What Bug Is That? The guide to Australian insect families.

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Erotylidae are mycophagous and most of their larvae feed within the larger fruiting bodies of mushrooms and bracket fungi (Hymenomycetes: Agaricales and Aphyllophorales); adults often feed on the surfaces of fruiting bodies, but some may also feed internally.


Ovate to elongate, slightly flattened beetles, glabrous, except for Cnecosa and some Thallis species, and brightly patterned with red or yellow and black or occasionally metallic blue. Antennal club flattened in some larger species; apical palp segments often strongly expanded and securiform; lateral pronotal margins well developed simple (or rarely undulate); prosternal process broad; femoral lines often on prosternum, metasternum or first ventrite; epipleura complete; tarsi lobed and setose beneath; ventrite 1 only slightly longer than 2.

Larvae elongate and subcylindrical to slightly flattened, almost always with granulate upper surface and usually with last several tergites or at least T8 and T9 complexly tuberculate. Head more or less declined, sometimes with long median endocarina; large mandibles sometimes with basal mola replaced by setose, membranous lobe; mala truncate. The larva of Microsternus is unusual in having a median spine on T9.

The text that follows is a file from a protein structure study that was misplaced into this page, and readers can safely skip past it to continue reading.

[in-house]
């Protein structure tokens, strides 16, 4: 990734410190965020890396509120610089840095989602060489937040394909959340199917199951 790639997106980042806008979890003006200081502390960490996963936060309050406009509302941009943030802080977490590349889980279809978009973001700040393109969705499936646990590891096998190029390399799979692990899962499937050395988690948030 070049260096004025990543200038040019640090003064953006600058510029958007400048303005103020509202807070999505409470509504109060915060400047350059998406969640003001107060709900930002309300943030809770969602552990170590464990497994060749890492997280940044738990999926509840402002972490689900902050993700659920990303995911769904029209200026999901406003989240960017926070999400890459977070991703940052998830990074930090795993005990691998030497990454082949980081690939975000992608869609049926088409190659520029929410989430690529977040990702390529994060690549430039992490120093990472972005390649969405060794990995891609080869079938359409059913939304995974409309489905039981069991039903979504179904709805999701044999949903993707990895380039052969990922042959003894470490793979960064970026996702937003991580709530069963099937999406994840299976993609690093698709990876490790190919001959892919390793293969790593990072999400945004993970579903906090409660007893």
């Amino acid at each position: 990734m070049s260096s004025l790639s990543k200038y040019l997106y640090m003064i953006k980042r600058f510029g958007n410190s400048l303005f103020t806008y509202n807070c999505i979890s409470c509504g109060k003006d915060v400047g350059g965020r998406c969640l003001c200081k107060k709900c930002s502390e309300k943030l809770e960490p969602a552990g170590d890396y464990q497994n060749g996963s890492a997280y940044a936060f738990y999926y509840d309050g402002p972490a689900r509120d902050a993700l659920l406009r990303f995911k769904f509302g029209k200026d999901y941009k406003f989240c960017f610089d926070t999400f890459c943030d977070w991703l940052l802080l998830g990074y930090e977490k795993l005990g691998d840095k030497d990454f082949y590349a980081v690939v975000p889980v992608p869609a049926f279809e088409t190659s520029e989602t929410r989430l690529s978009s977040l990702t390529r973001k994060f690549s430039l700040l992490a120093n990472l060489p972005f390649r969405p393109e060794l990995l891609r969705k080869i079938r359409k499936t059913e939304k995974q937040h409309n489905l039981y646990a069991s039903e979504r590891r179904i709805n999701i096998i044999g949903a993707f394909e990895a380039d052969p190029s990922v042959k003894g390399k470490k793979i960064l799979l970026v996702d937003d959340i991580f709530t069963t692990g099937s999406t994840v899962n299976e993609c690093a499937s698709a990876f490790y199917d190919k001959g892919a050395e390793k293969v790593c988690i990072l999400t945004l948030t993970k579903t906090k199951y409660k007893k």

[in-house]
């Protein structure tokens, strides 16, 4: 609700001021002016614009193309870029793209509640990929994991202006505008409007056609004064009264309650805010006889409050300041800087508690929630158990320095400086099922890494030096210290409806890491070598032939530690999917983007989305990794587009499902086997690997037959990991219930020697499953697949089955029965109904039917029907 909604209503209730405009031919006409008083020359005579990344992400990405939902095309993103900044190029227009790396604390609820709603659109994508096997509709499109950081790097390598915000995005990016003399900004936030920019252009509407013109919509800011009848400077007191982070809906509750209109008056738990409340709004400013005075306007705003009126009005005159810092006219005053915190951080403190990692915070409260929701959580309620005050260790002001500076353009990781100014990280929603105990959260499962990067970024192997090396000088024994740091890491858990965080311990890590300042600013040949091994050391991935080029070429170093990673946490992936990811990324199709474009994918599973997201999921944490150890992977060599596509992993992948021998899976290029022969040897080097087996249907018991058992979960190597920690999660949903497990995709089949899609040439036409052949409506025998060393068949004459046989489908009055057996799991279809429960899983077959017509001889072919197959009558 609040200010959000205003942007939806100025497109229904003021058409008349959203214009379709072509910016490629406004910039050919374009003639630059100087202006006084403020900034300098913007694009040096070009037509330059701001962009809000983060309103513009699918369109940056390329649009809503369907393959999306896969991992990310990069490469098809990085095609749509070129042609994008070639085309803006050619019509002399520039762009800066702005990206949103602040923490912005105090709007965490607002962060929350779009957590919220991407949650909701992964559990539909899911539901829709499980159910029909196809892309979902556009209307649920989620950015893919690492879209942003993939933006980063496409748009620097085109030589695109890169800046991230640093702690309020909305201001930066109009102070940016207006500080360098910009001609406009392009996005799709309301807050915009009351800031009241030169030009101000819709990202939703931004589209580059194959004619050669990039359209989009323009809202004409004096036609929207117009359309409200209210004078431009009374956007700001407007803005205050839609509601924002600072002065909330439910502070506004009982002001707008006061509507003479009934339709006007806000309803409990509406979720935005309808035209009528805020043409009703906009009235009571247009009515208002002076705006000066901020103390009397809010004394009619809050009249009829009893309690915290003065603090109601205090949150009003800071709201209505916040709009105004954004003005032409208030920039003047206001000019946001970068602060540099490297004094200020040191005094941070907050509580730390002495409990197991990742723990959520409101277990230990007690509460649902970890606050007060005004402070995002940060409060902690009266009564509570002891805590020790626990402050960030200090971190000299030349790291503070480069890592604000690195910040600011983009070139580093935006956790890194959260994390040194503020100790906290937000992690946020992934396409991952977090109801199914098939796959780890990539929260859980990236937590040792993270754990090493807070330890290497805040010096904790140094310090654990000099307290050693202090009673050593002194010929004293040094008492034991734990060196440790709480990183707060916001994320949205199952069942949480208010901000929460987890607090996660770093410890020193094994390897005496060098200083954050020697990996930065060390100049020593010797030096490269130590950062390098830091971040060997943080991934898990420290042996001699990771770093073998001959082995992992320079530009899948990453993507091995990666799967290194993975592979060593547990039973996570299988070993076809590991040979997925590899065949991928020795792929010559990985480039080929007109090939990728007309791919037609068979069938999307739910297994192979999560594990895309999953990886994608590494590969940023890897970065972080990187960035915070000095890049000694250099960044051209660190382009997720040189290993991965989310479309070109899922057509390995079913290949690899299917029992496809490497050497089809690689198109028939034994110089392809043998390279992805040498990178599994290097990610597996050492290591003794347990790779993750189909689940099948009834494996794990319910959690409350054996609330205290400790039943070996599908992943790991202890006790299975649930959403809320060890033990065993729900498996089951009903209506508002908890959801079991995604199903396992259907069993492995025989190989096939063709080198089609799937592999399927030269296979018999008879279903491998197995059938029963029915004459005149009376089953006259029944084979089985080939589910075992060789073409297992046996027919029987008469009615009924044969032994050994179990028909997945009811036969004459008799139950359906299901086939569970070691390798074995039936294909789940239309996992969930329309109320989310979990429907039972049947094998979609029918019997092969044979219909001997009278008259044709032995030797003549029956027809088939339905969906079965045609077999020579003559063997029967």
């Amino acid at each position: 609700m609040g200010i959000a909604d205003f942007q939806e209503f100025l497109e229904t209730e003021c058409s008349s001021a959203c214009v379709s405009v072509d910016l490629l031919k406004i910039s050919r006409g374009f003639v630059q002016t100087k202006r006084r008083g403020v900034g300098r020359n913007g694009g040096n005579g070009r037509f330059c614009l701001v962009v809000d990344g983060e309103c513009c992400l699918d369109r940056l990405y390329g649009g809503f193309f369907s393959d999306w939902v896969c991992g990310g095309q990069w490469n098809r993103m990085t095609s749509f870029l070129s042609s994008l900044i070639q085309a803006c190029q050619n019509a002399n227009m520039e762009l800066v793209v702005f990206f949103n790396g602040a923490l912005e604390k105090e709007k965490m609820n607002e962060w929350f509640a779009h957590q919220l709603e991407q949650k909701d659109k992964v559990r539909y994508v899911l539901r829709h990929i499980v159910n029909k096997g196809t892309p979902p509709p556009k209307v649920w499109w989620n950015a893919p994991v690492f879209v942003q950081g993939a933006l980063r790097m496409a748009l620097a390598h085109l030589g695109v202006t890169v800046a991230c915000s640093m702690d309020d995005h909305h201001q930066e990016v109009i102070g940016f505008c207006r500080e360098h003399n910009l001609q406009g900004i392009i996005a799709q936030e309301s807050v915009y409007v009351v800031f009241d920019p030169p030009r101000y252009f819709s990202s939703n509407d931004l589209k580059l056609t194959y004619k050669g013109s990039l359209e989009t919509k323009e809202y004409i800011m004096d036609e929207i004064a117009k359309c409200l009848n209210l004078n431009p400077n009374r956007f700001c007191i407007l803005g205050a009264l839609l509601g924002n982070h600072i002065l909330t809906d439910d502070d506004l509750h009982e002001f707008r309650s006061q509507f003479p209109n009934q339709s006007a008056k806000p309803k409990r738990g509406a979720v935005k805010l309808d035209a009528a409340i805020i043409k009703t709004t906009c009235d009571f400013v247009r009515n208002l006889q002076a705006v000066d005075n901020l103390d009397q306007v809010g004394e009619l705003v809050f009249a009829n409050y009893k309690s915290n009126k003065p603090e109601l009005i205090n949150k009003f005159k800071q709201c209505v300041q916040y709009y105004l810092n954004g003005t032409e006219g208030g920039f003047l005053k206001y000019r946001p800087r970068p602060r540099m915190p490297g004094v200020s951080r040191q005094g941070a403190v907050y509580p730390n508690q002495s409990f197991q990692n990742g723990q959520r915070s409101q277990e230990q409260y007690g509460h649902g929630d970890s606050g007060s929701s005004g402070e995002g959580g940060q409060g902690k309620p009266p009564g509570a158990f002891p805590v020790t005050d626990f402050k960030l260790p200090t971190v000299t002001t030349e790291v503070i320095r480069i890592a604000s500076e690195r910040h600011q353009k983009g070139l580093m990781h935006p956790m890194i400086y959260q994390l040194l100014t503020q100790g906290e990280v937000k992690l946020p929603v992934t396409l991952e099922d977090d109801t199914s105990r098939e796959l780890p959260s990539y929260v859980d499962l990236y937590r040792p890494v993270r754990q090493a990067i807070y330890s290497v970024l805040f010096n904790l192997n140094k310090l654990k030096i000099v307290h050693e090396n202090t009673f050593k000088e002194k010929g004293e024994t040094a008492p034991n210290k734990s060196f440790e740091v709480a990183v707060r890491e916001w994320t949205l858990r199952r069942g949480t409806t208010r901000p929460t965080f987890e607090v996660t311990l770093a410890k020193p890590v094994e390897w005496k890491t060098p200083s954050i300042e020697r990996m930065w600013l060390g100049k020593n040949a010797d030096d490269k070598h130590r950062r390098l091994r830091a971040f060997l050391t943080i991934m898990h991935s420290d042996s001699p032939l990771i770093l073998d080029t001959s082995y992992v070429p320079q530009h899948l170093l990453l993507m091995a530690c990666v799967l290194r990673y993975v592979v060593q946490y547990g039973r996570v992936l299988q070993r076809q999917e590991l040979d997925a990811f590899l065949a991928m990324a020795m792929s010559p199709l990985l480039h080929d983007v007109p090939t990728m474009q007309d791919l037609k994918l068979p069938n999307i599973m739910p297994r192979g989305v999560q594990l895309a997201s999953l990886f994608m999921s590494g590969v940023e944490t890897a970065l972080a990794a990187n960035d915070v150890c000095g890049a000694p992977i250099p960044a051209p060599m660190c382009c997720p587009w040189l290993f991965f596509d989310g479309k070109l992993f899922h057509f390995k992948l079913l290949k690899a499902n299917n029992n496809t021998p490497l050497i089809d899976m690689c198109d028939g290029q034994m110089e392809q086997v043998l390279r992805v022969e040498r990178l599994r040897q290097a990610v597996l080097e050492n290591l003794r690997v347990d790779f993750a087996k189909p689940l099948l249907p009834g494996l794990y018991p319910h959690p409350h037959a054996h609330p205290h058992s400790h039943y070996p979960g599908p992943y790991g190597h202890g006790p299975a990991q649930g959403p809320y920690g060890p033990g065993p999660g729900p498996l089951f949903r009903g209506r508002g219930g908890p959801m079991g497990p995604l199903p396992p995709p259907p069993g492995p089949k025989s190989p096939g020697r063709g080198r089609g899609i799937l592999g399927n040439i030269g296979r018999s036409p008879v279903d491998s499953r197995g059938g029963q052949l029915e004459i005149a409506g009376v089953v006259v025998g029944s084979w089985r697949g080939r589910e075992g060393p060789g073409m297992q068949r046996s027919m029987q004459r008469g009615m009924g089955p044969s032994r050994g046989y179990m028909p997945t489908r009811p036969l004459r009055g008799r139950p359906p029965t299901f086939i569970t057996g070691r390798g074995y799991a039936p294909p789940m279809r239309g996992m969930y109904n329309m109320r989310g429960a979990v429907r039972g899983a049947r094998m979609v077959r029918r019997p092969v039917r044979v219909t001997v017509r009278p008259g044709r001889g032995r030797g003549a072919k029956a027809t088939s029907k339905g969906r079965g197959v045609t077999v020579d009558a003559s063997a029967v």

Most Australian erotylids belong to the Dacninae and are placed in the genera Thallis , Dacne (introduced with dried mushrooms), Episcaphula , Microsternus , Cnecosa and Hoplepiscapha ; there is some doubt, however, about the placement of the last 2 genera (Lawrence 1988a). In addition, Hedista (Triplacinae) and Encaustes and Micrencaustes (Encaustinae) occur in North Qld. Encaustes hercules is the largest of our species. [Lea 1922b; Sen Gupta 1969.]

  • Cathartocryptus sp.